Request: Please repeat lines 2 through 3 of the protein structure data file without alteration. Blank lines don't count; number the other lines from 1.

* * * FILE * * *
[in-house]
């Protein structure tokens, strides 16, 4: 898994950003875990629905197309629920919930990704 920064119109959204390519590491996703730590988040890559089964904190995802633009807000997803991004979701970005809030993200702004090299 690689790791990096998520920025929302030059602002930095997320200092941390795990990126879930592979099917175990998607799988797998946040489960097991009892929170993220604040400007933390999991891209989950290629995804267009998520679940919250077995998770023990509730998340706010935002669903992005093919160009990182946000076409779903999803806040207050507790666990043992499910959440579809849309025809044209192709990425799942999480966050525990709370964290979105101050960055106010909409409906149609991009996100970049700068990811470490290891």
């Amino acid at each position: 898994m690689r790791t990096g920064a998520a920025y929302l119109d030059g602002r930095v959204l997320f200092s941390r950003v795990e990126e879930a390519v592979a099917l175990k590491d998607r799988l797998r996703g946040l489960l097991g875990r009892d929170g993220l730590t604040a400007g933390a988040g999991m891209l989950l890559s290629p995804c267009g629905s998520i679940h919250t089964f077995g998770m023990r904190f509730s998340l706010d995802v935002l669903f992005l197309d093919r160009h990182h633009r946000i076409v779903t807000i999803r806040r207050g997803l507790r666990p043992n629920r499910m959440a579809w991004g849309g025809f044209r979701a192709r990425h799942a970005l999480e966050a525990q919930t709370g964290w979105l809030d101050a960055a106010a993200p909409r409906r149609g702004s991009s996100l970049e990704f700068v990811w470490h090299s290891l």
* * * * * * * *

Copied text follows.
């Protein structure tokens, strides 16, 4: 898994950003875990629905197309629920919930990704 920064119109959204390519590491996703730590988040890559089964904190995802633009807000997803991004979701970005809030993200702004090299 690689790791990096998520920025929302030059602002930095997320200092941390795990990126879930592979099917175990998607799988797998946040489960097991009892929170993220604040400007933390999991891209989950290629995804267009998520679940919250077995998770023990509730998340706010935002669903992005093919160009990182946000076409779903999803806040207050507790666990043992499910959440579809849309025809044209192709990425799942999480966050525990709370964290979105101050960055106010909409409906149609991009996100970049700068990811470490290891």
């Amino acid at each position: 898994m690689r790791t990096g920064a998520a920025y929302l119109d030059g602002r930095v959204l997320f200092s941390r950003v795990e990126e879930a390519v592979a099917l175990k590491d998607r799988l797998r996703g946040l489960l097991g875990r009892d929170g993220l730590t604040a400007g933390a988040g999991m891209l989950l890559s290629p995804c267009g629905s998520i679940h919250t089964f077995g998770m023990r904190f509730s998340l706010d995802v935002l669903f992005l197309d093919r160009h990182h633009r946000i076409v779903t807000i999803r806040r207050g997803l507790r666990p043992n629920r499910m959440a579809w991004g849309g025809f044209r979701a192709r990425h799942a970005l999480e966050a525990q919930t709370g964290w979105l809030d101050a960055a106010a993200p909409r409906r149609g702004s991009s996100l970049e990704f700068v990811w470490h090299s290891l």